Margherita, the businesswoman owner, as the more educated and sophisticated of the pair of revolutionaries articulates the issues best in her public talks. She frames resistance in terms of preserving rights and maintaining relationships, which is hard amid “a lack of trust in politicians, a lack of passion in politics and an economic crisis, all leading to a gradual impoverishment in the quality in human relations – a grey world. What is still wonderful in this grey world? Our lives. Our lives are wonderful, every life is wonderful, mine, yours, ours.”
Their call for valuing and respecting the lowly females on the production lines of her factory and other plants is heard around Italy, and many of these oppressed step up to express their gratitude for their growing realization that they deserve dignity and to share their successes with others at work. “I have learned that every single honest worker man or woman deserves respect” says one who comes to the microphone at a meeting. Margharita has successfully turned her own labor force into a family, it is clear. They revel in the expansion of self expression and the knitting together of their social fabric, so now they can share their interests and their sorrows. Work is more meaningful and rewarding, and they thank her for it.
Meanwhile back at Tacconi Sud, the women stare at the passing trucks and cars whizzing past on the road outside, and the slow takeover of the exterior of the plant by Mother Nature. The tedium overwhelms them so that they are unable to study or use the endless time constructively.
Rosa goes to visit the professor who runs a college to train people in how work changes and how they must learn new skills throughout their work life. He talks pap at her about how her new job when it comes will be a new experience for her, and she is in a fragile period where she must find the motivation to change. At this point the film begins to read a little like a satirical farce, but Rosa politely listens after her “Yes, but..” is brushed aside. The professor prefers to pontificate rather than listen to her, another example of how her supposed betters behave badly.
Finally, we hope, the dolorous lethargy, where the residual action consists of Rosa walking from room to room, and the deserted factory floors are revisited once again, is broken by news that there will a second Bankruptcy hearing on Feb 9 2012 in Latina. Rosa leaves her “sinking ship” hoping there will finally be a resolution, said to be expected in a week or two. She goes to visit Carrara and Margharita’s factory for the first time. She is delighted to find a working atmosphere where people not only work but “talk, stop and think.”.
While she is there a phone call from the lawyer. The court met and decided on bankruptcy. “We won,” she says calmly, her inflection hardly changing from its usual note of sadness. But she smiles, at least. The keys are put into a tray for the “new owner”. The camera follows her shoulder as she walks away talking of her new politics. “We have came to understand that there is nothing better than participating into our own lives here and now; than the awareness of sharing a common space where the others are not different in their needs, in their human condition. It is important to believe in law enforcement and o have our own rights protested, to take part in the political life of our country, no matter what our role or responsibility..our Republic is founded on the value of work. Now I know the meaning of the word ‘Resistance.’…the more they are attacked the more those values you are striving for must be defended and maintained.,”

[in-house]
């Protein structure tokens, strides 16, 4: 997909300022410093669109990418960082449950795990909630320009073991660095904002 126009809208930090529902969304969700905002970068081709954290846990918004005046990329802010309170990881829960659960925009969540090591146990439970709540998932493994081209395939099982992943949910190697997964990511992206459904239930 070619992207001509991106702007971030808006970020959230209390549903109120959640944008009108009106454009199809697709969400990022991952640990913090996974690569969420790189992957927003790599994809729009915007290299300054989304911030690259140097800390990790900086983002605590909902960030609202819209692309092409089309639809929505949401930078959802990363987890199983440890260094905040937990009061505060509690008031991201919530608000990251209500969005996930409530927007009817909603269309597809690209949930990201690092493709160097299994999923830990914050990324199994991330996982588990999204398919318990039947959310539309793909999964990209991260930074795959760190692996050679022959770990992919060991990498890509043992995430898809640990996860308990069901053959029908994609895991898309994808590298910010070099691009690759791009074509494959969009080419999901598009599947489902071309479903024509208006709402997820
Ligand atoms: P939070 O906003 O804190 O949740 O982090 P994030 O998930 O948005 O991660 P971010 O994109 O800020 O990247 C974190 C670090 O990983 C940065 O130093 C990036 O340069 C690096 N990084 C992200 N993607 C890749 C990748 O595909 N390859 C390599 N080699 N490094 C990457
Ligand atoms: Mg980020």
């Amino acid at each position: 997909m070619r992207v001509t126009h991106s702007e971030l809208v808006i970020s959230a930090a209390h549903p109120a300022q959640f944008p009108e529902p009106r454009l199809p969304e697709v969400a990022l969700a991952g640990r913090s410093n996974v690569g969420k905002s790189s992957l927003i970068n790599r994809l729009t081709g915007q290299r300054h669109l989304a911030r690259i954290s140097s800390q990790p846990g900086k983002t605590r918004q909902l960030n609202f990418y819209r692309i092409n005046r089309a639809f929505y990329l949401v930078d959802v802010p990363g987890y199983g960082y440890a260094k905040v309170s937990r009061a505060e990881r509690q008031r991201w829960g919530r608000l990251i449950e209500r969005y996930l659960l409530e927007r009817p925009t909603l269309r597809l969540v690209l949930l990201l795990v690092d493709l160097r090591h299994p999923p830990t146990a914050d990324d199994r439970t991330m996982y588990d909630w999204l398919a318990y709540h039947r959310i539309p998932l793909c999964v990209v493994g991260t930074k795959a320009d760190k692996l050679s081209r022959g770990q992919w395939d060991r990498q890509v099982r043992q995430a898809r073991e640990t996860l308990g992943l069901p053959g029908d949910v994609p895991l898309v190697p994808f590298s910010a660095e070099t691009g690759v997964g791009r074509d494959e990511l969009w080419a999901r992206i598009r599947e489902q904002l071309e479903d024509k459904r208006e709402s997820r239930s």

According to the final notice on the screen, after negotiations with the union the women were reinstated in their jobs – another instance typical of the film, of how throughout we are never shown any action images of what the factory is like when it is working, either before or after the “war”. Moreover what is entitled a “war” is in fact a long drawn out study of inertia where all the action is internal. As it turns out this so called movie is not so much a film as a tract, with the words of Rosa quoted from Facebook or occasionally spoken in front of the camera serving as the teller of the tale. The effect is rather like shooting up and down a queue for fresh chicken in some Communist country post war and then failing to include the final rush into the store when it is opened.
Unfortunately, this matches exactly the feminine passivity that Republican capitalist barbarians of the new empire of economics probably count on, inviting just the kind of exploitation that the women are fighting. In the modern battleground where winners take all and the law and government stand ready to bail them out if they fail, if they are big enough, this pacifist, maternal social enlightenment which the film portrays probably appears as simply a matter of victims “asking for it”, in the minds of the people who exploit them.
But that reality is of course the mark of the civilization which we have lost, and which they are asking us to reclaim.
The trailer to the movie can be viewed here.